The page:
27-4-4. Penalty for unlawful discrimination. -- Any life insurance company, and any

officer or agent of any life insurance company, violating any of the provisions of sections 27-4-

1 and 27-4-3 shall be subject to penalties determined in accordance with section 42-14-1 42-14-

16.  

 

     27-4-24.4. Hearing on decisions of commissioner. -- Any organization or insurer

aggrieved by any order or decision of the commissioner, or by any rule or regulation promulgated

and adopted by the commissioner, may, within thirty (30) days after notice of the order or

decision to the organization or insurer, make written request to the commissioner for a hearing on

the order or decision.  The commissioner shall provide a hearing and issue a decision in

accordance with the Administrative Procedures Act, chapter 42-35-1 42-35.  

 

     27-4-24.5. Judicial review of orders and decisions. -- Any final order or decision of the

commissioner, including any order made after a hearing under the provisions of section 27-4-

24.3 or 27-4-24.4, shall be subject to review in accordance with the Administrative Procedures

Act, chapter 42-35-1 42-35.  

 

      SECTION 5. Section 27-5-3.7 of the General Laws in Chapter 27-5 entitled "Fire

Insurance Policies and Reserves" is hereby amended to read as follows:

 

     27-5-3.7. Hurricane deductibles, triggers and policyholder notice. -- (a)  The

provisions of this section shall be applicable to policies issuing or renewing on or after July 1,

2008.  

     (b)  In all instances where an insurance company licensed to do business in this state

offers or includes any deductible and/or mitigation measure related to such deductible for any

type of personal lines residential property insurance on dwelling houses, the insurance company

shall provide prominent and clear notice to insureds, that shall be included in the policy issuance

or renewal package and shall fully disclose all details pertaining to any such deductible and/or

mitigation measure.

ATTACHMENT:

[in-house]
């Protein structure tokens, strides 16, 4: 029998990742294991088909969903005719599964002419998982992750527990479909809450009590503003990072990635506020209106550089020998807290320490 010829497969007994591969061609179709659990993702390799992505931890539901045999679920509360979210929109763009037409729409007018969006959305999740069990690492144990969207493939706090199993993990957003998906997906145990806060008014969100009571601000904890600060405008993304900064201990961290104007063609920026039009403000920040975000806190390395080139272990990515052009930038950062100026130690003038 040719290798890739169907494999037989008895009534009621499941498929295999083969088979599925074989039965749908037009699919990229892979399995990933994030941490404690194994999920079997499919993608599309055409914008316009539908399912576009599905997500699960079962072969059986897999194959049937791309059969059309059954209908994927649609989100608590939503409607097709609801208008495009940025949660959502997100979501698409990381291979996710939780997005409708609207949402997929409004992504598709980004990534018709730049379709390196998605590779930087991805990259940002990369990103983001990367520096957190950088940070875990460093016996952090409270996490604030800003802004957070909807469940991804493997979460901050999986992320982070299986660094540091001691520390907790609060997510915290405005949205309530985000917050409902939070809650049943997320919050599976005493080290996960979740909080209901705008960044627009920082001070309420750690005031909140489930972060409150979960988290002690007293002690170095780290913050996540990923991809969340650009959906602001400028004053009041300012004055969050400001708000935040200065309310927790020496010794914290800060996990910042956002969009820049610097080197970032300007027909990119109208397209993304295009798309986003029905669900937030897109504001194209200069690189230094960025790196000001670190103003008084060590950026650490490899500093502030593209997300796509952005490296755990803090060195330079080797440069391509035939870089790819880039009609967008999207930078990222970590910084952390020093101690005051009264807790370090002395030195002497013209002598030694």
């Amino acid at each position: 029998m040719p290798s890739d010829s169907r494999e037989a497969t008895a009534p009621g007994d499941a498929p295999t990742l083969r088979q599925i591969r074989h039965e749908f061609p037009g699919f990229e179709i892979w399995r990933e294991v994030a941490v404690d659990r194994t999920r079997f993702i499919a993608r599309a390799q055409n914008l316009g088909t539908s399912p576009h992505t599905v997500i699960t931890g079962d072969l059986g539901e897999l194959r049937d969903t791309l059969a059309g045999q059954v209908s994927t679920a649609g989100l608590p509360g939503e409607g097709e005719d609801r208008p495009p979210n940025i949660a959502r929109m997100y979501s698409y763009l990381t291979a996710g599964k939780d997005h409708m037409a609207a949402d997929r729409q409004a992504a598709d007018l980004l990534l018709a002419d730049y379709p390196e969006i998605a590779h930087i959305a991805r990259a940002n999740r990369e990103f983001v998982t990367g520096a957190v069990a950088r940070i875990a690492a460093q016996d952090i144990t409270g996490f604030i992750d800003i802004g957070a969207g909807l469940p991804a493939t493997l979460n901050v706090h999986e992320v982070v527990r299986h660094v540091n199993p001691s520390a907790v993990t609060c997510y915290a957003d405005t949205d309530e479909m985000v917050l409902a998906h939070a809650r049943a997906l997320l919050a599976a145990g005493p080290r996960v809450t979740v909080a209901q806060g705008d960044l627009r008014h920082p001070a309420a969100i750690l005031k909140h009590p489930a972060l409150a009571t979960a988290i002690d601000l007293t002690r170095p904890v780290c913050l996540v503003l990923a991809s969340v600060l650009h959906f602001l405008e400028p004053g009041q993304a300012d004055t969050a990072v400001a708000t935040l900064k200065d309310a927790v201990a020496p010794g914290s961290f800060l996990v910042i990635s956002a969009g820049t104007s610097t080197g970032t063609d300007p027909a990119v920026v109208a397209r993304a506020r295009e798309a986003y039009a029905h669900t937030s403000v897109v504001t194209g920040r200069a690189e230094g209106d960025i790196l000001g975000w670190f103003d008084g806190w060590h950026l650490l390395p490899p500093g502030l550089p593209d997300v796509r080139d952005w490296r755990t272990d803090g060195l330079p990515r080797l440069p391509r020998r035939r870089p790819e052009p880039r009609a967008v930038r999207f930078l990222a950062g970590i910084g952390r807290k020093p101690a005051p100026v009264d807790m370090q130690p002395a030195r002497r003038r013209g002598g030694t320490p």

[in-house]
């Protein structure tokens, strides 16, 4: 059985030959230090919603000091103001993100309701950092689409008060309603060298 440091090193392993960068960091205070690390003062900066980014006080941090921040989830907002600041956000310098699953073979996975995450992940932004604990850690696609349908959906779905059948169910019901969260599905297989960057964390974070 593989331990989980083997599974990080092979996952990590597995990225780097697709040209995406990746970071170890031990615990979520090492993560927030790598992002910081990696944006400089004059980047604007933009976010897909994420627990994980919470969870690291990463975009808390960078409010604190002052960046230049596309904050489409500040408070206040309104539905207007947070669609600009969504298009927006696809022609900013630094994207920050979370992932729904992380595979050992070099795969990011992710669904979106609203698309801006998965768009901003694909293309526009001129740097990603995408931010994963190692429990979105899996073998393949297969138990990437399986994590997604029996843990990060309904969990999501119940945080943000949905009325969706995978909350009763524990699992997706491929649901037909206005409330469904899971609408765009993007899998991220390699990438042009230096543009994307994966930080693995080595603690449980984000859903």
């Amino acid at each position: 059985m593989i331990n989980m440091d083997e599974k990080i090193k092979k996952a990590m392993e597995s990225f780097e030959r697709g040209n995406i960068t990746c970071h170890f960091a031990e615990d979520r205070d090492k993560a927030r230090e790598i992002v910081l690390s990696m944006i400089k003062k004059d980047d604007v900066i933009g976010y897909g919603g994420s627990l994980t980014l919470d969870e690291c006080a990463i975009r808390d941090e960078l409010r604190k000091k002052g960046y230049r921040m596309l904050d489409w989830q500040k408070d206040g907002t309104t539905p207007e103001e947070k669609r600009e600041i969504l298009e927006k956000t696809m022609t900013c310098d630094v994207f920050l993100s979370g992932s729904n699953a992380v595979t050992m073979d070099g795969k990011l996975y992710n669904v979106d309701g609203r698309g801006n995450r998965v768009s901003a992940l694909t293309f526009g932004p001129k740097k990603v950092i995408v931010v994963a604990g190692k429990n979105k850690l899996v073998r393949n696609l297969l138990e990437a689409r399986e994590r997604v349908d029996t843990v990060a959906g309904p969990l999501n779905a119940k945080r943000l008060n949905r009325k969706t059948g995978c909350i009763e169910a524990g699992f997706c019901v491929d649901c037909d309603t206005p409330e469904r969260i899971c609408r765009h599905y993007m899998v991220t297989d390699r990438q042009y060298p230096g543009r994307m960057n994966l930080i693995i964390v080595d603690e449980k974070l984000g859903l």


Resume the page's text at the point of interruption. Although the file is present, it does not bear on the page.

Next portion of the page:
(c)  The insurer may apply a deductible specific to windstorm coverage where:  

     (i) The deductible is specifically approved by the director and shall not exceed five

percent (5%) of the insured value.  

     (ii) The deductible shall be applicable to losses due to a hurricane during the period

commencing with the issuance of a hurricane warning bulletin for any part of the state by the

National Hurricane Center and concluding twenty-four (24) hours after the termination of the last

hurricane warning bulletin for any part of the state.  

     (iii) The deductible, whether it is a flat dollar deductible or a percentage deductible shall

be presented by at least two (2) examples that illustrate the application of the deductible to the

insured. Nothing herein shall prohibit the insurer from providing any additional information to the

insured to assist in the insured's understanding of the deductible to be applied to the insured's

policy.  

     (iv) The deductible set forth above shall not be applied to any insured, if the insured has

installed approved mitigation measures to protect against windstorm damage and the insurer has

either inspected the property or the insured has submitted satisfactory proof of installation of the

approved mitigation measures. The insurance commissioner, in consultation with the state

building code commissioner, shall adopt and may amend or revise a list of mitigation measures,

based so far as reasonably feasible on national standards for such measures and practices in other

comparable states. The list of mitigation measures adopted by the insurance commissioner shall

be considered approved mitigation measures for purposes of this subdivision.  

     (d)  Premium credits shall be applied to policies with deductibles as set forth in

subsection 27-5-3.7(c).  

     (e)  An insurer may require mitigation measures to protect against windstorm damage

only after specific approval of the substance of such mitigation measures by the director;  

     (i) Mitigation measures to be taken by an insured are clearly explained, including a

complete illustration of the dollar impact upon the premiums to be charged to insureds if the

requested mitigation activities are undertaken;  

     (ii) No mandatory deductible for windstorm damage shall be included in the policy;  

     (iii) An insurer shall write the requested coverage at the premium rate that includes the

premium credit to be realized with the completion of the mitigation efforts;  

     (iv) The insurer shall affirmatively state the length of time during which discount given

for the mitigation efforts will apply; and  

     (v) No insurer shall subsequently non-renew an insured who has taken the mitigation

steps requested by the insurer for reasons of the insurers exposure to catastrophe loss, unless for

non-payment of premium, fraud, breach by the insured of a provision of the policy, reversal or a

lack of maintenance of the mitigation steps, or insurer solvency concerns or adverse loss history.  

     (f)  Penalties for failure to comply with the provisions of this section shall be

administered by the director in accordance with the provisions of section 42-14-16.